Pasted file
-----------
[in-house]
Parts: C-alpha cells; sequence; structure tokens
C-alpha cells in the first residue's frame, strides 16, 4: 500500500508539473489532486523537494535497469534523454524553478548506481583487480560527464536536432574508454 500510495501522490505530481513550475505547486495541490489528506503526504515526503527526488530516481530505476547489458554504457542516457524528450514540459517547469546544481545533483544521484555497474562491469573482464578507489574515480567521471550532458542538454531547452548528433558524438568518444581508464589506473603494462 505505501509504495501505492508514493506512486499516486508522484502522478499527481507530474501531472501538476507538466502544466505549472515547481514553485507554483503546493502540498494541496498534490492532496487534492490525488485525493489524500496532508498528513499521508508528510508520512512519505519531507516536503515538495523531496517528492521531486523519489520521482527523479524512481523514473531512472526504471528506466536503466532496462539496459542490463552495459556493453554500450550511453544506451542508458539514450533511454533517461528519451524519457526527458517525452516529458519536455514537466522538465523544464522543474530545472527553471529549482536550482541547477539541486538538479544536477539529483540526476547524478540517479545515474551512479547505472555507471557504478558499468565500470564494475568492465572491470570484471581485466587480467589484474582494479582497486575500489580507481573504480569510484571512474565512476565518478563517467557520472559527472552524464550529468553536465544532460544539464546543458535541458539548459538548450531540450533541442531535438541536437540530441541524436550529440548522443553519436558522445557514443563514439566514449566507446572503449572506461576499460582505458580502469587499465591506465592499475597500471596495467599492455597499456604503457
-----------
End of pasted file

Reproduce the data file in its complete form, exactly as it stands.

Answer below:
[in-house]
Parts: C-alpha cells; sequence; structure tokens
C-alpha cells in the first residue's frame, strides 16, 4: 500500500508539473489532486523537494535497469534523454524553478548506481583487480560527464536536432574508454 500510495501522490505530481513550475505547486495541490489528506503526504515526503527526488530516481530505476547489458554504457542516457524528450514540459517547469546544481545533483544521484555497474562491469573482464578507489574515480567521471550532458542538454531547452548528433558524438568518444581508464589506473603494462 505505501509504495501505492508514493506512486499516486508522484502522478499527481507530474501531472501538476507538466502544466505549472515547481514553485507554483503546493502540498494541496498534490492532496487534492490525488485525493489524500496532508498528513499521508508528510508520512512519505519531507516536503515538495523531496517528492521531486523519489520521482527523479524512481523514473531512472526504471528506466536503466532496462539496459542490463552495459556493453554500450550511453544506451542508458539514450533511454533517461528519451524519457526527458517525452516529458519536455514537466522538465523544464522543474530545472527553471529549482536550482541547477539541486538538479544536477539529483540526476547524478540517479545515474551512479547505472555507471557504478558499468565500470564494475568492465572491470570484471581485466587480467589484474582494479582497486575500489580507481573504480569510484571512474565512476565518478563517467557520472559527472552524464550529468553536465544532460544539464546543458535541458539548459538548450531540450533541442531535438541536437540530441541524436550529440548522443553519436558522445557514443563514439566514449566507446572503449572506461576499460582505458580502469587499465591506465592499475597500471596495467599492455597499456604503457